But maybe that’s it. Perhaps I am now realizing why I have such a difficulty believing many white allies and white people in general when they say they care about our issues. Perhaps I am starting to understand why this kind of media indifference stings so severely and why seeing so many people, white folks in particular, clamor to give this white MAGA hat wearing youth the benefit of the doubt hurts so much.
It boils down to one simple question that I think a lot of white folks are not comfortable trying to answer: have you ever been looked at as subhuman?
I get the impression that many of the white folks reading this or any other work I or other disabled QTPOC writers have created have never had to answer this question. You have never had to wonder if that look someone gives you on the street is one of racialized, predatory violence. You have never had to think about if your whole life, your very existence, is predicated on being worth less than the most incompetent and selfish of white men. Yes, you read our articles, become well-versed in the “woke” literature, quote and go about trying to say the right things and being the kind of nice white person you think we are looking to deal with.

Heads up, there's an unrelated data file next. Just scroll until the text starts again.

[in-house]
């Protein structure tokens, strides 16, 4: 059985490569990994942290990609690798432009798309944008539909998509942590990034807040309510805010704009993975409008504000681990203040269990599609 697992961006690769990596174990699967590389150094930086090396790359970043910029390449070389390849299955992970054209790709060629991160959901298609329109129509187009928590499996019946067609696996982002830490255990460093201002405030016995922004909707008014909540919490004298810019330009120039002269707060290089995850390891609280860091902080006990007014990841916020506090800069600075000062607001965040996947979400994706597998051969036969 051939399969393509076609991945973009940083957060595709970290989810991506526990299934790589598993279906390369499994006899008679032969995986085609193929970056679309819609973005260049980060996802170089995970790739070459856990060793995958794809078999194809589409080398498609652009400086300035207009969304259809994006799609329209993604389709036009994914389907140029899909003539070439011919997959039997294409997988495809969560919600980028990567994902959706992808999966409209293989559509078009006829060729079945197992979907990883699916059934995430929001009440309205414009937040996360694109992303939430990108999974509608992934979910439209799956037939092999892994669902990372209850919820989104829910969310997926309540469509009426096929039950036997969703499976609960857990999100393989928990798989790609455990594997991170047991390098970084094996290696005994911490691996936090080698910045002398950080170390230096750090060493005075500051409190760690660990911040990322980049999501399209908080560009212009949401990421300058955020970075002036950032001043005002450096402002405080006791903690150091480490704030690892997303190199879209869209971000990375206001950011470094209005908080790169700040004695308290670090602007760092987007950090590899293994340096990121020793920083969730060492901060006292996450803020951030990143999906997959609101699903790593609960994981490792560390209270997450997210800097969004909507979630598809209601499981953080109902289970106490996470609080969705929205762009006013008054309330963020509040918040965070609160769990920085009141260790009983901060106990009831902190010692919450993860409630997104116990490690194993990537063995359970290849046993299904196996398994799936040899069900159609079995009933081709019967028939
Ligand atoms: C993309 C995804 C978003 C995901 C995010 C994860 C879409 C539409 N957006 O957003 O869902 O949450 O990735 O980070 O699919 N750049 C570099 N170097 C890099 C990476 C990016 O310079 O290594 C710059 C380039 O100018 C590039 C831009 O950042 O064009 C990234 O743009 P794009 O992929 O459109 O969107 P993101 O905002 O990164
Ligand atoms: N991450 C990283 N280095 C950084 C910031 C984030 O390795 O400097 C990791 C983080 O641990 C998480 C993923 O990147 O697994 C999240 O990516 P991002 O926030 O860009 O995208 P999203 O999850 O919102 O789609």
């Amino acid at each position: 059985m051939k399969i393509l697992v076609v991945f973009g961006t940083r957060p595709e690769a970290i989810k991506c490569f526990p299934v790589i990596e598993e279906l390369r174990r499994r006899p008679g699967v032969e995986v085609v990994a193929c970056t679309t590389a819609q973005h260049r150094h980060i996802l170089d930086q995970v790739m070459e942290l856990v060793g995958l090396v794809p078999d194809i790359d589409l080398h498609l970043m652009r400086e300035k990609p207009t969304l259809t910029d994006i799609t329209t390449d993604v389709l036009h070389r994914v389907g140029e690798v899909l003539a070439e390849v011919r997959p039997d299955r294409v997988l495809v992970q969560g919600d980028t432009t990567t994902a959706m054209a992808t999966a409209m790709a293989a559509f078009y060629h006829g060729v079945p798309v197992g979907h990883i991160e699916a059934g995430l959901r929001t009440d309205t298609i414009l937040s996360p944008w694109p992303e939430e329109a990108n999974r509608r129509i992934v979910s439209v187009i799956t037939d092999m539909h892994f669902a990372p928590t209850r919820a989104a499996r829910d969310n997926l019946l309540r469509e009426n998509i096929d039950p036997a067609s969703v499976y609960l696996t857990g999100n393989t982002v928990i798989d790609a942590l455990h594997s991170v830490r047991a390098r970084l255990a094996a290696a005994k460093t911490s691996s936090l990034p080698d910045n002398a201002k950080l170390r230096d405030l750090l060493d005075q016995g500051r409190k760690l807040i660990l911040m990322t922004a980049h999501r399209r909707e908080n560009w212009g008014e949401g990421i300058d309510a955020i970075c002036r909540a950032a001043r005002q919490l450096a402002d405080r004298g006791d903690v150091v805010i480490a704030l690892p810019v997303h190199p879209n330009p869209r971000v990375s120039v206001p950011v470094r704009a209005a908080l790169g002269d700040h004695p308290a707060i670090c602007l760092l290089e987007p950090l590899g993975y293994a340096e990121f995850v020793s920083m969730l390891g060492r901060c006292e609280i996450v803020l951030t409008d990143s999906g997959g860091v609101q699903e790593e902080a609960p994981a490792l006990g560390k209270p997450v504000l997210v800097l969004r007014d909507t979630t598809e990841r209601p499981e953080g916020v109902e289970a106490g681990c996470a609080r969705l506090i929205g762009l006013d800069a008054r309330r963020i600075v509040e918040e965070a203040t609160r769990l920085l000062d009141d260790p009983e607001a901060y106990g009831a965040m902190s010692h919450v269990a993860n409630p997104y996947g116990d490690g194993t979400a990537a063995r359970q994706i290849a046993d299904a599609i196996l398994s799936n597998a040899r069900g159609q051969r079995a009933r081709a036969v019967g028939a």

But do you understand our situation, really? Do you think reading articles and knowing all the right words to say is a substitute for truly grappling with how violent incidents like these are for QTBIPOC, what that smirk says regardless of what MAGA youth like Sandmann intend?
If the kind of media response which followed the initial video’s circulation says anything about how invested folks are in protecting whiteness’ false reality at the cost of POC’s lived experiences, maybe I’m right to feel suspicious of white people’s intentions.
But maybe I’m wrong.
Maybe I should wait to hear your side of the story, white allies. Maybe you do stand for more than just performing a hollow niceness in our presence as opposed to a kindness that demands action to right our unjust living conditions. Convince me, and maybe try not to smirk while doing so.